Discovery Communications


Annual meeting: May 8, 2019

Once again this year, as it was when I first wrote about the company in 2015, David Zaslav’s total disclosed compensation is the highest of any S&P 500 company. This year’s package of $129 million includes an option award valued at $102 million.

At a time when most companies have dispensed with employment agreements, Discovery recently renewed Zaslav’s, which is now extended through 2023. The employment agreement guarantees excessive pay – including a base salary of $3 million – for the next several years.

The company has also moved from performance-based restricted units to simply time-based restricted stock. According to the board one factor behind this was tax law changes that took away preferential treatment for performance based awards. This tax policy is universal, however, and yet most companies are continuing to follow best practices and include performance-based requirements to equity awards.

As I outlined when I wrote about this company in 2016, Discovery has a complicated stock structure with Series A, B, and C common stock and series A and C preferred stock. Each share of Series B common stock – owned almost entirely by John Malone – gets ten votes. This entrenchment makes insulates both Zaslav and the board from shareholders.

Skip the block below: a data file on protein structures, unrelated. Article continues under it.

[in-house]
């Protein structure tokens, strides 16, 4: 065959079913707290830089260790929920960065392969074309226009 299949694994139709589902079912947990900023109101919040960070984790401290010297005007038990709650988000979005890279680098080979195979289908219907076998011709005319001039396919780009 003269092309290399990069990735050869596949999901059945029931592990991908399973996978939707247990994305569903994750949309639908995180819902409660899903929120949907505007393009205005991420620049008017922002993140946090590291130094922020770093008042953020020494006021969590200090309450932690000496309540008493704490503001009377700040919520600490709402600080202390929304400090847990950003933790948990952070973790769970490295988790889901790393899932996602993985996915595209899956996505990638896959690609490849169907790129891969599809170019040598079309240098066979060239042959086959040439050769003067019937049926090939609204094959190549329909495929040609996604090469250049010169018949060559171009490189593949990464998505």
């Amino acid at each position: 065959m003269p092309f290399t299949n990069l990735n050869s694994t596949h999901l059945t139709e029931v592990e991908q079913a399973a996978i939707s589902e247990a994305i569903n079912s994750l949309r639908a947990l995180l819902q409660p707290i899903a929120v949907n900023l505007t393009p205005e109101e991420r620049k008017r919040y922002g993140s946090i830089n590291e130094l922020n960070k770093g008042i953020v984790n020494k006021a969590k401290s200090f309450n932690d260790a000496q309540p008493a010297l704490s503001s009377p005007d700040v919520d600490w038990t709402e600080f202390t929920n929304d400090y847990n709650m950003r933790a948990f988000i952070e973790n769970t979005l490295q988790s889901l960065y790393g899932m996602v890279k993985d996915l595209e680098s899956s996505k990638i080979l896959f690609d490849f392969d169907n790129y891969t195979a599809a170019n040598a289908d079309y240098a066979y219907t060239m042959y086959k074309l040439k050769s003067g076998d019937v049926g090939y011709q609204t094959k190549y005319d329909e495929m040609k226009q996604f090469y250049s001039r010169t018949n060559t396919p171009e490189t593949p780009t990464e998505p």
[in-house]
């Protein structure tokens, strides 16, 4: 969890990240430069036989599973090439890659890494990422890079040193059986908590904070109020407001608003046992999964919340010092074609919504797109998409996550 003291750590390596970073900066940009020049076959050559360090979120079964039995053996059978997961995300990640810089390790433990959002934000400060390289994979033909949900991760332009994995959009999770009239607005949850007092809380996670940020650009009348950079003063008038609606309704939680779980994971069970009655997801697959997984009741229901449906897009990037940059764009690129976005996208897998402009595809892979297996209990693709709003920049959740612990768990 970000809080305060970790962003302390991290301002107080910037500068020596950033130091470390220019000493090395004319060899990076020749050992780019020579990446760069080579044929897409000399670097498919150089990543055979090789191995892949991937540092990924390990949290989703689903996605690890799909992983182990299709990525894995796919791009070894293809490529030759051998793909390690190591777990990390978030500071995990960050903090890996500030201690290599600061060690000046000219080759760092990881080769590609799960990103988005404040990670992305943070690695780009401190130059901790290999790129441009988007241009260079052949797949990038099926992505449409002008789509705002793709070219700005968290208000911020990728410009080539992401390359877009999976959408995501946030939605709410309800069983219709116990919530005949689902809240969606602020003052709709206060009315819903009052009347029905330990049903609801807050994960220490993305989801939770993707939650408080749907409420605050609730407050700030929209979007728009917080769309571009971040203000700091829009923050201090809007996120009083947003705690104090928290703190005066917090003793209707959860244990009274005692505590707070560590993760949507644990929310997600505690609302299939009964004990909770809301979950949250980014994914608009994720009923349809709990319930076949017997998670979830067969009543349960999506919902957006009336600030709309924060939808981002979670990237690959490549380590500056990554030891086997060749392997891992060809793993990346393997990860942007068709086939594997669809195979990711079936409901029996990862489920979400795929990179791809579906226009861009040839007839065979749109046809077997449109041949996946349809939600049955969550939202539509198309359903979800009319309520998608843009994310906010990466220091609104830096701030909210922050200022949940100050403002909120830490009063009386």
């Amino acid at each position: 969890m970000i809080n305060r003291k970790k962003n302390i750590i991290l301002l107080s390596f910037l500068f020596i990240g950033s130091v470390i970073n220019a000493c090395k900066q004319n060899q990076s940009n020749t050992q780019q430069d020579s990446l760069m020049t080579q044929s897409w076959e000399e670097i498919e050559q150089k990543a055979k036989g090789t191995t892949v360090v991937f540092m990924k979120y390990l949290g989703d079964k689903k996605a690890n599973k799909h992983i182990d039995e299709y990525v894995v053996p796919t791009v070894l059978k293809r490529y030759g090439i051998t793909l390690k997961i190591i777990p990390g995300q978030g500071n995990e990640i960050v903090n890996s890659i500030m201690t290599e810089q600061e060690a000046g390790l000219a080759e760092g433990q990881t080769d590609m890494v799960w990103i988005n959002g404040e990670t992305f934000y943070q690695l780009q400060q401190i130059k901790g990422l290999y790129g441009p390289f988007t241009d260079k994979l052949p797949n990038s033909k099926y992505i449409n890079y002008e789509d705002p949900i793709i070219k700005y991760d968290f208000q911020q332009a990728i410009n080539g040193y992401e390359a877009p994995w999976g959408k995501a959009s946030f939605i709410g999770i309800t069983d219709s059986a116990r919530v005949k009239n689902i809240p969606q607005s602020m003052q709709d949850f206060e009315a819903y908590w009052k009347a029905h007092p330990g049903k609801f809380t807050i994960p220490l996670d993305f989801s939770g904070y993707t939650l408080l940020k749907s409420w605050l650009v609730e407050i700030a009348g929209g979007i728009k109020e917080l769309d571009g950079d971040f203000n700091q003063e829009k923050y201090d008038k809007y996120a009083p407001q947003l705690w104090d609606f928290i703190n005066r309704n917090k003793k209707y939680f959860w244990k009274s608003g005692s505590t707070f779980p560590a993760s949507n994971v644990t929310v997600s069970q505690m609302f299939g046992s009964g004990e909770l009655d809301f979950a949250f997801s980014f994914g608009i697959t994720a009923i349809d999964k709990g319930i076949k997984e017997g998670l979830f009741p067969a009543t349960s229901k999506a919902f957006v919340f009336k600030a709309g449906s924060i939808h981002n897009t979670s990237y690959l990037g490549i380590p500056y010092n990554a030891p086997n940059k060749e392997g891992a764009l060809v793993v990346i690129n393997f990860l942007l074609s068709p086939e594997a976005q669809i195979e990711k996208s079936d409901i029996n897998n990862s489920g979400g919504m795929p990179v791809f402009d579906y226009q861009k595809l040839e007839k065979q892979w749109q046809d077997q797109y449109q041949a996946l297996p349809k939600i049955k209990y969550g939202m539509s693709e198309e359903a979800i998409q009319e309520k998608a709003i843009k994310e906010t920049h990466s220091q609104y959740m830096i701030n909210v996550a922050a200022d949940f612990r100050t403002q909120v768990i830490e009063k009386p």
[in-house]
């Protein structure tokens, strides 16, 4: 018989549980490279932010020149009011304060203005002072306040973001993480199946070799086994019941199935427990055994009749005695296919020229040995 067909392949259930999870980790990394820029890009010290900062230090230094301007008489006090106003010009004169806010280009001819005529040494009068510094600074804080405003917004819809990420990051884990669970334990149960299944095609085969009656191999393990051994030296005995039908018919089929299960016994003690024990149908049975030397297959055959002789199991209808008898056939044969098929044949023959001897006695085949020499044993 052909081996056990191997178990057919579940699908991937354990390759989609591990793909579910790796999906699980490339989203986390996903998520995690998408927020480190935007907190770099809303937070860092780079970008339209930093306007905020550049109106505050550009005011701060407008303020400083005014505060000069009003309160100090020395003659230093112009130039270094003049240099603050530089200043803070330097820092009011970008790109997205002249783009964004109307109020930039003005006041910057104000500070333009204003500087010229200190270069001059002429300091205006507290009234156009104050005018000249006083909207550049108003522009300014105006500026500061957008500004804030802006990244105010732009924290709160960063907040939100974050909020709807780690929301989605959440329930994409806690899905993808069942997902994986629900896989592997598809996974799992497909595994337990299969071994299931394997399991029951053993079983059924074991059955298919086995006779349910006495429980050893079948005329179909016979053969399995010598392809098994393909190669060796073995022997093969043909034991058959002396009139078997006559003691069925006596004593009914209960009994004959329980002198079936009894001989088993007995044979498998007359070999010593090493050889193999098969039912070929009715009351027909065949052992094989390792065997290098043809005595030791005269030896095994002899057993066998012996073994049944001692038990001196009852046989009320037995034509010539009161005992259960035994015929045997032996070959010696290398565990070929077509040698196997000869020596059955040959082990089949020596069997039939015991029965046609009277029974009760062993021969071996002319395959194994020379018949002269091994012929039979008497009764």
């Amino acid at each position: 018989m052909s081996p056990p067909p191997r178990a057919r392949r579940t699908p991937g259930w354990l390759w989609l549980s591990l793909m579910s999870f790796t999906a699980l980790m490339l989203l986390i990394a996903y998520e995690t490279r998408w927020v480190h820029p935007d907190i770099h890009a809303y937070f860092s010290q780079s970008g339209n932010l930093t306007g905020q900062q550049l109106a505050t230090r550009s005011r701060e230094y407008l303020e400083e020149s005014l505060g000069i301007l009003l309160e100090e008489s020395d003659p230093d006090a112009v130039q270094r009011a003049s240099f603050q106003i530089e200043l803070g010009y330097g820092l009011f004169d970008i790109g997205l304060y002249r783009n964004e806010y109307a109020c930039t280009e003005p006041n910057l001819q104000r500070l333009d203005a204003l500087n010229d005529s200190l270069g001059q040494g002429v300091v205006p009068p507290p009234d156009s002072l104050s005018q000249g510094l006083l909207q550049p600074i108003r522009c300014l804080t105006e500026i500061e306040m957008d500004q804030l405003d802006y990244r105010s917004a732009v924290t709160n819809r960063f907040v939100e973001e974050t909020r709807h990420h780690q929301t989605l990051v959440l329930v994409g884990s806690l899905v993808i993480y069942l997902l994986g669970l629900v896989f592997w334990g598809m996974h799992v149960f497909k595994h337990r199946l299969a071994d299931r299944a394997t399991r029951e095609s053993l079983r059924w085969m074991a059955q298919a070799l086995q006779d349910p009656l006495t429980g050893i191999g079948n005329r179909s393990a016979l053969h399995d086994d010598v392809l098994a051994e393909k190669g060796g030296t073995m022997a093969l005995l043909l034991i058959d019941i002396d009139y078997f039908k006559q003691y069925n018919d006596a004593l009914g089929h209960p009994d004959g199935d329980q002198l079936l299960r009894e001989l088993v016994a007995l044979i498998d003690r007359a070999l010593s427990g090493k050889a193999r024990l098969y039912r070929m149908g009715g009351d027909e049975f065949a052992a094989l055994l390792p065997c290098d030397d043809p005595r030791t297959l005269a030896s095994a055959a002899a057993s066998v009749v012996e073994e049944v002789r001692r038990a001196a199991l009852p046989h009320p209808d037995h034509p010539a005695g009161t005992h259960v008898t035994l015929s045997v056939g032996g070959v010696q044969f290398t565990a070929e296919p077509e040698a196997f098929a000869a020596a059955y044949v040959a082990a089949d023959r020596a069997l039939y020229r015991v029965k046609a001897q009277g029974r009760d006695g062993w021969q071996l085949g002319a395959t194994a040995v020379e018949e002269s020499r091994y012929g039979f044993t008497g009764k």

There are three tranches of directors elected by difference combinations of stock. Directors are extremely well paid, each earning more than $275,000 for their service. Board members are paid extra for serving on committees and even more for chairing them, and the company notes that expenses for attending meetings including airfare will be reimbursed “whether by commercial aircraft or private plane.”

As with many companies, Discovery uses supplemental figures to portray the pay ratio in the least offensive light possible. What’s extraordinary at Discovery is that even with the company’s contortions the pay ratio is still over 400x. Here’s the language as disclosed in the proxy:

“The ratio of the annual total compensation of our CEO to the median of the annual total compensation of all employees is 1,511 to 1. Mr. Zaslav was awarded a one-time grant of stock options in 2018 in connection with the Zaslav 2018 Employment Agreement. Without the value of this initial grant, Mr. Zaslav’s annual total compensation would have been $35,509,188. Based on this recalculated total the ratio of the annual total compensation of our CEO to the median of the annual total compensation of all employees would have been 414 to 1.”

Rosanna Weaver